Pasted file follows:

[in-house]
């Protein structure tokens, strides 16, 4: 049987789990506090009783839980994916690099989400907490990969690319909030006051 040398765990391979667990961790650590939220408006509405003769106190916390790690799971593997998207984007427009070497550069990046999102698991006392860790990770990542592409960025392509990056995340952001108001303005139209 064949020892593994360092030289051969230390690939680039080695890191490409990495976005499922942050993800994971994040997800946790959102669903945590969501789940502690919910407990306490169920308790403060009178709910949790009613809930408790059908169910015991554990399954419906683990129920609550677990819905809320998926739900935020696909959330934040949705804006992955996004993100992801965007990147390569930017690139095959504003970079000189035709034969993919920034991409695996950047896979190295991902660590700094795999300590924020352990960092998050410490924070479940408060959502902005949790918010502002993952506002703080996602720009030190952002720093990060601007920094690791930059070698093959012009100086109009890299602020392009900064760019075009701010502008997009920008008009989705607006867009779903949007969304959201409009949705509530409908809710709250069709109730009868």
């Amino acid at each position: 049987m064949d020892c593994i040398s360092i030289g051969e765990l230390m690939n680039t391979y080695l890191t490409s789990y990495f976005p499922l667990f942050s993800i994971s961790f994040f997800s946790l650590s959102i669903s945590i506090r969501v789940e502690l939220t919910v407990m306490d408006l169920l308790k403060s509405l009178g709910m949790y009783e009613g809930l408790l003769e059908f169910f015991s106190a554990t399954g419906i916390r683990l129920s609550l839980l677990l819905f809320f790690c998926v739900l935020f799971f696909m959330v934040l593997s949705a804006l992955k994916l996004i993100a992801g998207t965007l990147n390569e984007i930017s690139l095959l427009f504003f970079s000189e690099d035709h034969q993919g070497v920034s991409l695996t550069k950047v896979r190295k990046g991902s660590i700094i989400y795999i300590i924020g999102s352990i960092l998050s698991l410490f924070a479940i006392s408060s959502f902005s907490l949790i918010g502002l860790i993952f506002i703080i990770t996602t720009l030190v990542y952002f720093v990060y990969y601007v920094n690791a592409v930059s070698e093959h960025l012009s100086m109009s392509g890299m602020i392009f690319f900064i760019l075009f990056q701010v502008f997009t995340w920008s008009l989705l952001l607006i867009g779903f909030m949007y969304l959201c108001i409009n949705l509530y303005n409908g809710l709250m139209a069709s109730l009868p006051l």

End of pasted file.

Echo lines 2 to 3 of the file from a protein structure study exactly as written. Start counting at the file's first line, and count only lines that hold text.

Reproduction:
């Protein structure tokens, strides 16, 4: 049987789990506090009783839980994916690099989400907490990969690319909030006051 040398765990391979667990961790650590939220408006509405003769106190916390790690799971593997998207984007427009070497550069990046999102698991006392860790990770990542592409960025392509990056995340952001108001303005139209 064949020892593994360092030289051969230390690939680039080695890191490409990495976005499922942050993800994971994040997800946790959102669903945590969501789940502690919910407990306490169920308790403060009178709910949790009613809930408790059908169910015991554990399954419906683990129920609550677990819905809320998926739900935020696909959330934040949705804006992955996004993100992801965007990147390569930017690139095959504003970079000189035709034969993919920034991409695996950047896979190295991902660590700094795999300590924020352990960092998050410490924070479940408060959502902005949790918010502002993952506002703080996602720009030190952002720093990060601007920094690791930059070698093959012009100086109009890299602020392009900064760019075009701010502008997009920008008009989705607006867009779903949007969304959201409009949705509530409908809710709250069709109730009868």
């Amino acid at each position: 049987m064949d020892c593994i040398s360092i030289g051969e765990l230390m690939n680039t391979y080695l890191t490409s789990y990495f976005p499922l667990f942050s993800i994971s961790f994040f997800s946790l650590s959102i669903s945590i506090r969501v789940e502690l939220t919910v407990m306490d408006l169920l308790k403060s509405l009178g709910m949790y009783e009613g809930l408790l003769e059908f169910f015991s106190a554990t399954g419906i916390r683990l129920s609550l839980l677990l819905f809320f790690c998926v739900l935020f799971f696909m959330v934040l593997s949705a804006l992955k994916l996004i993100a992801g998207t965007l990147n390569e984007i930017s690139l095959l427009f504003f970079s000189e690099d035709h034969q993919g070497v920034s991409l695996t550069k950047v896979r190295k990046g991902s660590i700094i989400y795999i300590i924020g999102s352990i960092l998050s698991l410490f924070a479940i006392s408060s959502f902005s907490l949790i918010g502002l860790i993952f506002i703080i990770t996602t720009l030190v990542y952002f720093v990060y990969y601007v920094n690791a592409v930059s070698e093959h960025l012009s100086m109009s392509g890299m602020i392009f690319f900064i760019l075009f990056q701010v502008f997009t995340w920008s008009l989705l952001l607006i867009g779903f909030m949007y969304l959201c108001i409009n949705l509530y303005n409908g809710l709250m139209a069709s109730l009868p006051l």